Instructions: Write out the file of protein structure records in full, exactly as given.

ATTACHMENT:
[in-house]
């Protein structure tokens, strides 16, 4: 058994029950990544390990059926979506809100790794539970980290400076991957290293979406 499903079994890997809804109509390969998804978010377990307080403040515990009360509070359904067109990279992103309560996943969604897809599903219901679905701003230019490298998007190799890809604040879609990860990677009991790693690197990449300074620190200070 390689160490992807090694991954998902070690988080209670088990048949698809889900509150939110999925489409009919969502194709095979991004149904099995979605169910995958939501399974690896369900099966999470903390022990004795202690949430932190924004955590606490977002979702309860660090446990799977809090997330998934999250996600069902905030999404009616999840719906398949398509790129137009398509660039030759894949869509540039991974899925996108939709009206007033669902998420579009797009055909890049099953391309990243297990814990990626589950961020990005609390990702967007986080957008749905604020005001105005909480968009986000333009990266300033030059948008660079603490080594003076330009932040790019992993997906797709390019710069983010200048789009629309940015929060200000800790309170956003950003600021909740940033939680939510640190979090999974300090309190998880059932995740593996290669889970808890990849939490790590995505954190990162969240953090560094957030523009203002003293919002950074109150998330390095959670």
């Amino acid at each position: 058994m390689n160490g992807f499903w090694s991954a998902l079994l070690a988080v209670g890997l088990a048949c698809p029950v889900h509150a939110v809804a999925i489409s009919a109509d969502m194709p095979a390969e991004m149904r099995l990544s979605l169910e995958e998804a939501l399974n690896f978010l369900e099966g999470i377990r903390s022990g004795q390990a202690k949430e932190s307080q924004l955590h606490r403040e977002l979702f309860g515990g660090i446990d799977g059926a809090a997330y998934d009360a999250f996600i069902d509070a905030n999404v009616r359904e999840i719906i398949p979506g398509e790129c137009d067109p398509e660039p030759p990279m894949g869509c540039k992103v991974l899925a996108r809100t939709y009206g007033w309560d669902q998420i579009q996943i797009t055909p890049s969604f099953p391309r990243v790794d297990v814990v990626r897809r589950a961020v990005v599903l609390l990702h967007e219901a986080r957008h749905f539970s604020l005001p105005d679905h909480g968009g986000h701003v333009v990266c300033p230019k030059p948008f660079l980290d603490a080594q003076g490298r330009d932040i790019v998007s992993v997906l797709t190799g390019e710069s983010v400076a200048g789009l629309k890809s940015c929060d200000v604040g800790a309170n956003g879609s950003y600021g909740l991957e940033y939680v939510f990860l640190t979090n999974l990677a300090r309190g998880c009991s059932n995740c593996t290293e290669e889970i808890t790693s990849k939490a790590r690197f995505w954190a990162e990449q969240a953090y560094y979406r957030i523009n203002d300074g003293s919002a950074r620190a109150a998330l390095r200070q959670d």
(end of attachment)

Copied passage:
[in-house]
């Protein structure tokens, strides 16, 4: 058994029950990544390990059926979506809100790794539970980290400076991957290293979406 499903079994890997809804109509390969998804978010377990307080403040515990009360509070359904067109990279992103309560996943969604897809599903219901679905701003230019490298998007190799890809604040879609990860990677009991790693690197990449300074620190200070 390689160490992807090694991954998902070690988080209670088990048949698809889900509150939110999925489409009919969502194709095979991004149904099995979605169910995958939501399974690896369900099966999470903390022990004795202690949430932190924004955590606490977002979702309860660090446990799977809090997330998934999250996600069902905030999404009616999840719906398949398509790129137009398509660039030759894949869509540039991974899925996108939709009206007033669902998420579009797009055909890049099953391309990243297990814990990626589950961020990005609390990702967007986080957008749905604020005001105005909480968009986000333009990266300033030059948008660079603490080594003076330009932040790019992993997906797709390019710069983010200048789009629309940015929060200000800790309170956003950003600021909740940033939680939510640190979090999974300090309190998880059932995740593996290669889970808890990849939490790590995505954190990162969240953090560094957030523009203002003293919002950074109150998330390095959670």
């Amino acid at each position: 058994m390689n160490g992807f499903w090694s991954a998902l079994l070690a988080v209670g890997l088990a048949c698809p029950v889900h509150a939110v809804a999925i489409s009919a109509d969502m194709p095979a390969e991004m149904r099995l990544s979605l169910e995958e998804a939501l399974n690896f978010l369900e099966g999470i377990r903390s022990g004795q390990a202690k949430e932190s307080q924004l955590h606490r403040e977002l979702f309860g515990g660090i446990d799977g059926a809090a997330y998934d009360a999250f996600i069902d509070a905030n999404v009616r359904e999840i719906i398949p979506g398509e790129c137009d067109p398509e660039p030759p990279m894949g869509c540039k992103v991974l899925a996108r809100t939709y009206g007033w309560d669902q998420i579009q996943i797009t055909p890049s969604f099953p391309r990243v790794d297990v814990v990626r897809r589950a961020v990005v599903l609390l990702h967007e219901a986080r957008h749905f539970s604020l005001p105005d679905h909480g968009g986000h701003v333009v990266c300033p230019k030059p948008f660079l980290d603490a080594q003076g490298r330009d932040i790019v998007s992993v997906l797709t190799g390019e710069s983010v400076a200048g789009l629309k890809s940015c929060d200000v604040g800790a309170n956003g879609s950003y600021g909740l991957e940033y939680v939510f990860l640190t979090n999974l990677a300090r309190g998880c009991s059932n995740c593996t290293e290669e889970i808890t790693s990849k939490a790590r690197f995505w954190a990162e990449q969240a953090y560094y979406r957030i523009n203002d300074g003293s919002a950074r620190a109150a998330l390095r200070q959670d």